Room for improvement in addressing the State of San Luis Potosí's affordable housing shortage

With an expanding economy and population, San Luis Potosí was ranked among the top-five Mexican cities for real estate investment in 2019 by online real estate marketplace and Mexican property consultant Gava Capital. While the prospects for the real estate industry in San Luis Potosí are bright, there is undoubtedly potential for growth in the sector. According to data from the National Chamber for the Development Industry and Promotion of Housing (Cámara Nacional de la Industria de Desarrollo y Promoción de Vivienda, CANADEVI), the number of social houses that were constructed in San Luis Potosí declined from 3082 in 2015 to 1276 in 2017. This figure more than doubled to 2813 in 2018, but represented just 1.3% of total social housing units constructed throughout the country that year.

Quality of Housing 

According to the National Institute of Statistics and Geography, in 2015 some 72% of the 710,000 homes in the state of San Luis Potosí had running water, 97.4% had electricity and 71% were connected to the public sewerage system. The housing deficit across the state has widened due to the increase in population and is projected to reach 30,000 homes by 2021, Janeth López Hernández, director-general of the State Housing Institute of San Luis Potosí (Instituto de Vivienda del Estado de San Luis Potosí, INVIES), told OBG. To help fill this gap, INVIES built 5000 new homes in the state’s flagship housing project, Satellite City.

Construction Sector

While land costs in San Luis Potosí remain low compared to other states, in March 2019 industry players noted that overall prices in the first two months of the year increased by 10-15% on the same period of 2018. The higher costs were driven by a year-on-year price increase of 65-68% for asphalt, 27% for steel and 18% for cement. According to Manuel Castanedo de Alba, president of the National Construction Industry Chamber, in San Luis Potosí the sector closed 2018 at a loss, as local companies were outpriced by external competitors for public projects. In 2018 Mexico City-based real estate investment firm Thor Urbana began developing The Park, a mixed-use complex on a 120,000-sq-metre plot of land adjacent to the city’s convention centre. Set to open in 2021, the project is estimated to cost MXN8bn ($413.7m), and create 2600 jobs directly and another 5600 indirectly. According to CANADEVI data, in 2018 the construction sector employed 9881 construction workers and 3169 people working in related capacities.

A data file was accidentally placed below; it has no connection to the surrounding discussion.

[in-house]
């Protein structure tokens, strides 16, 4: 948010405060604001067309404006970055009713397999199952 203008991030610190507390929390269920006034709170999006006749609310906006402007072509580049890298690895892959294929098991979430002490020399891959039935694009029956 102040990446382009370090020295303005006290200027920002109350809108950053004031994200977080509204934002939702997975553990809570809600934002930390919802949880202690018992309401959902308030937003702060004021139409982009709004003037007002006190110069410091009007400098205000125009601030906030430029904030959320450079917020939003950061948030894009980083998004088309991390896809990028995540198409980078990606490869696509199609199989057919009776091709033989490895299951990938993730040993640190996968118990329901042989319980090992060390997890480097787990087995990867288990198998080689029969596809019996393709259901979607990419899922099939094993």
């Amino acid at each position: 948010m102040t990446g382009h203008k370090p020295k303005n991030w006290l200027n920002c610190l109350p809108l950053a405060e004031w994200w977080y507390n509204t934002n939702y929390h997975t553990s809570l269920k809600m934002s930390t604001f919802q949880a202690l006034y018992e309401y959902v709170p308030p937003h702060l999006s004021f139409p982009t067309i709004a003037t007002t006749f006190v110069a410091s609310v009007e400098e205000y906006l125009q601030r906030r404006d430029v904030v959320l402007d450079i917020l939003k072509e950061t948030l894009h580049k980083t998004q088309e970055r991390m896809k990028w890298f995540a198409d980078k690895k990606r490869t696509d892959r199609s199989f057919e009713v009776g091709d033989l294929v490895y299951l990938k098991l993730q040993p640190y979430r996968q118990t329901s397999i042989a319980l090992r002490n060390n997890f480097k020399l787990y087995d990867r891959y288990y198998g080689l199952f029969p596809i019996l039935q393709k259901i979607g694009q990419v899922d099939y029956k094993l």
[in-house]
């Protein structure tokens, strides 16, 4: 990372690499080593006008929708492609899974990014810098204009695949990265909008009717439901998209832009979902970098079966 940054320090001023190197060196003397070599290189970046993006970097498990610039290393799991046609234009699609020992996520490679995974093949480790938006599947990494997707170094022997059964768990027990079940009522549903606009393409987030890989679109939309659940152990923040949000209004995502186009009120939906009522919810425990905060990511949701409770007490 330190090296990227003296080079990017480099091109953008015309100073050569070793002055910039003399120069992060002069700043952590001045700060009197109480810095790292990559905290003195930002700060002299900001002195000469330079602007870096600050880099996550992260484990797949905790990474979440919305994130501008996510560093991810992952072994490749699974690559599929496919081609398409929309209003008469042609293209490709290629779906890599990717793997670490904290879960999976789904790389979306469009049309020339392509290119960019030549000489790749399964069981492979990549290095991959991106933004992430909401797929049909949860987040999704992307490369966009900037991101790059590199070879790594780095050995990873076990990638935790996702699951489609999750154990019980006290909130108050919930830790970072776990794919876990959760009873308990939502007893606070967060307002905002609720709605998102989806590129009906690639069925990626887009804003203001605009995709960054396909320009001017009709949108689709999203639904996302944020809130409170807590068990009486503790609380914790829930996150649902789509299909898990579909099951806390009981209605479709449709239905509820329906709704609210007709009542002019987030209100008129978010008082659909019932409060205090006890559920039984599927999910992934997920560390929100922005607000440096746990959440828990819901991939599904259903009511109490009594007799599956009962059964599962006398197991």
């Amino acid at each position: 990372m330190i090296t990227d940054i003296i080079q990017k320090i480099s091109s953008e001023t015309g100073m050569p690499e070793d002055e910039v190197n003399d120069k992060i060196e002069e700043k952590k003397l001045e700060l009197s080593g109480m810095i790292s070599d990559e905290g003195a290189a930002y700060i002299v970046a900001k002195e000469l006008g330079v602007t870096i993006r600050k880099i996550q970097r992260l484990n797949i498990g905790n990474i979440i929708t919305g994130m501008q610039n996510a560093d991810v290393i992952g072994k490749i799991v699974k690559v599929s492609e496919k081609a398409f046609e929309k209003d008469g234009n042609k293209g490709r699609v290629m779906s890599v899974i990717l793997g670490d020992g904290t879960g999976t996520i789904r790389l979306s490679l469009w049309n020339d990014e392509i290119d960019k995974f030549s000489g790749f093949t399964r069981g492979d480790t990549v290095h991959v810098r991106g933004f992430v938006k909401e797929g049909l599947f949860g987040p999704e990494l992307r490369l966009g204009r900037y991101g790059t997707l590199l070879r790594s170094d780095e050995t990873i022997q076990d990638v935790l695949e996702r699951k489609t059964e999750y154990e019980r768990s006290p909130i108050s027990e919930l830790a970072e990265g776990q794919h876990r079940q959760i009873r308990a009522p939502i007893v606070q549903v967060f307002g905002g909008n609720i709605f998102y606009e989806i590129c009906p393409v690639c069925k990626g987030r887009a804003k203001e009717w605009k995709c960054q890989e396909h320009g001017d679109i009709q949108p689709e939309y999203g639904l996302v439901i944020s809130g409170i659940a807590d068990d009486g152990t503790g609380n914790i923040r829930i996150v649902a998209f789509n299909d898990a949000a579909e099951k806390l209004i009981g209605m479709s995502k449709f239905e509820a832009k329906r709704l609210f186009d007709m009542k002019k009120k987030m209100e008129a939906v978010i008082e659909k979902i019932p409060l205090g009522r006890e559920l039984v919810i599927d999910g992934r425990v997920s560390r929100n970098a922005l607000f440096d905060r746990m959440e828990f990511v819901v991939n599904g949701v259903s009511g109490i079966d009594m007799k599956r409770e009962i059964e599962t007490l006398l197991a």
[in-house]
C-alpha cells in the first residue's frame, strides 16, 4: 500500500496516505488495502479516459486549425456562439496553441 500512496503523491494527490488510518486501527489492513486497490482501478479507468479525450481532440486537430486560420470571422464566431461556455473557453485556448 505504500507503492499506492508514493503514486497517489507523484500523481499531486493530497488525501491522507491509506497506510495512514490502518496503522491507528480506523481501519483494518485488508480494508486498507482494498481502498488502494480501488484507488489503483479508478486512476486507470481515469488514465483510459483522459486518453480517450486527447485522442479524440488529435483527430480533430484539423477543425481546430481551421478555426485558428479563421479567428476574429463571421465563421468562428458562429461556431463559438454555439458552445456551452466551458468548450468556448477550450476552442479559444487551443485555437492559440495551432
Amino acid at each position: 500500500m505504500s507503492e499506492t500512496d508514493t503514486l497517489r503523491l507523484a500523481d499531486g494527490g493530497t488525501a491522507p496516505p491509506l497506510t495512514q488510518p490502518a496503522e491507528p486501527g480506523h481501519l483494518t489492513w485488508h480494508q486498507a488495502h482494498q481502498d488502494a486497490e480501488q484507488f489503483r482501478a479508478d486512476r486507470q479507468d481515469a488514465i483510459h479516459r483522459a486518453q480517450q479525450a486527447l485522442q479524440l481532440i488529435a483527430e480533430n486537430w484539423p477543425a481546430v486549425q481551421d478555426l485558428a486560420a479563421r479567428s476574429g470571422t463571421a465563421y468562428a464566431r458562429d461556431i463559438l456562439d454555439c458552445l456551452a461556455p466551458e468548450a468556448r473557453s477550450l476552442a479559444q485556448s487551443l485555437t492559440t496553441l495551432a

State Support 

A number of subsidies underpin the sector, largely through credit-based systems. The National Workers’ Housing Fund Institute allows land to be bought for the development of sanctioned housing units under its supervision through a scheme called Línea III, and housing is subsidised by the federal government. However, CANADEVI data shows that state financing in the housing sector has declined, from MXN120.4m ($6.2m) for new housing subsidies in 2015 to MXN6m ($310,000) in 2018.

Satellite City 

One area of continued growth is Satellite City, which lies south-east of the state capital. Within a 15-km radius of the complex are the Logistik and World Trade Centre (WTC) industrial parks, and a 300-ha industrial zone in which 30 businesses operate. According to López, the estate is home to an estimated 12,000 people in the 5000 residential properties that have been built so far. It also features a waste treatment facility, and López maintains that the focus of planning procedures in San Luis Potosí is to prioritise vulnerable populations and install high living standards in the state.

San Luis Potosí is also home to Ciudad Madera, or Wood City. Located in the municipality of Villa de Reyes, the estate is a few minutes from the General Motors and BMW plants, and the Logistik and WTC parks. It will feature 8000 houses, which are aimed at attracting middle- to high-income families. By May 2019 the project had paved 90% of a new access road and made some progress on the construction of leisure facilities.


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The Report: Mexico 2019

San Luis Potosí chapter from The Report: Mexico 2019

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